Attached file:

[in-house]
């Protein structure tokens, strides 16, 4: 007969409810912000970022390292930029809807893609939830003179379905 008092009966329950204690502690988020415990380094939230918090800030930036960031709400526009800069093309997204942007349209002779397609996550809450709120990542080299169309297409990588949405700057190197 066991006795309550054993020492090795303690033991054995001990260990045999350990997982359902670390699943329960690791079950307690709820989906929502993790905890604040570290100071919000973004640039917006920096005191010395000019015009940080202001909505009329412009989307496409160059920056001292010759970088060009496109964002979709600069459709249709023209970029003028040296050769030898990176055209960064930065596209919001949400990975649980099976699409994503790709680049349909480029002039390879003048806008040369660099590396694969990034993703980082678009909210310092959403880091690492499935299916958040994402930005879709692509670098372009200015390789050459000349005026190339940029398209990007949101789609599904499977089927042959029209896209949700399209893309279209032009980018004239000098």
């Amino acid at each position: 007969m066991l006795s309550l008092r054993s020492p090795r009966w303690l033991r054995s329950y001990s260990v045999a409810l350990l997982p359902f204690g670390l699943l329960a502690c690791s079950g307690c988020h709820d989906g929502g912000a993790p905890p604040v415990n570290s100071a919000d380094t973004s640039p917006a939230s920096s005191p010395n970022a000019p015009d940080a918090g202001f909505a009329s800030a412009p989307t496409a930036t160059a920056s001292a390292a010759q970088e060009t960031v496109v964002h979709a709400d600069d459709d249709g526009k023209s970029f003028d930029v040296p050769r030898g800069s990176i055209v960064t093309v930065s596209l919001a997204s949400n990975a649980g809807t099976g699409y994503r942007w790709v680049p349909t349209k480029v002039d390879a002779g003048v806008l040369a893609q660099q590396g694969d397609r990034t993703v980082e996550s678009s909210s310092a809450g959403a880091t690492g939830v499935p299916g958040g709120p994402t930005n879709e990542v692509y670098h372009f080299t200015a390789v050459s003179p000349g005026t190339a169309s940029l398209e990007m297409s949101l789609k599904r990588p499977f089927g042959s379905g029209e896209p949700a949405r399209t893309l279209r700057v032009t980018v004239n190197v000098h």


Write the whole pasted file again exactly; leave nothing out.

[in-house]
């Protein structure tokens, strides 16, 4: 007969409810912000970022390292930029809807893609939830003179379905 008092009966329950204690502690988020415990380094939230918090800030930036960031709400526009800069093309997204942007349209002779397609996550809450709120990542080299169309297409990588949405700057190197 066991006795309550054993020492090795303690033991054995001990260990045999350990997982359902670390699943329960690791079950307690709820989906929502993790905890604040570290100071919000973004640039917006920096005191010395000019015009940080202001909505009329412009989307496409160059920056001292010759970088060009496109964002979709600069459709249709023209970029003028040296050769030898990176055209960064930065596209919001949400990975649980099976699409994503790709680049349909480029002039390879003048806008040369660099590396694969990034993703980082678009909210310092959403880091690492499935299916958040994402930005879709692509670098372009200015390789050459000349005026190339940029398209990007949101789609599904499977089927042959029209896209949700399209893309279209032009980018004239000098």
């Amino acid at each position: 007969m066991l006795s309550l008092r054993s020492p090795r009966w303690l033991r054995s329950y001990s260990v045999a409810l350990l997982p359902f204690g670390l699943l329960a502690c690791s079950g307690c988020h709820d989906g929502g912000a993790p905890p604040v415990n570290s100071a919000d380094t973004s640039p917006a939230s920096s005191p010395n970022a000019p015009d940080a918090g202001f909505a009329s800030a412009p989307t496409a930036t160059a920056s001292a390292a010759q970088e060009t960031v496109v964002h979709a709400d600069d459709d249709g526009k023209s970029f003028d930029v040296p050769r030898g800069s990176i055209v960064t093309v930065s596209l919001a997204s949400n990975a649980g809807t099976g699409y994503r942007w790709v680049p349909t349209k480029v002039d390879a002779g003048v806008l040369a893609q660099q590396g694969d397609r990034t993703v980082e996550s678009s909210s310092a809450g959403a880091t690492g939830v499935p299916g958040g709120p994402t930005n879709e990542v692509y670098h372009f080299t200015a390789v050459s003179p000349g005026t190339a169309s940029l398209e990007m297409s949101l789609k599904r990588p499977f089927g042959s379905g029209e896209p949700a949405r399209t893309l279209r700057v032009t980018v004239n190197v000098h």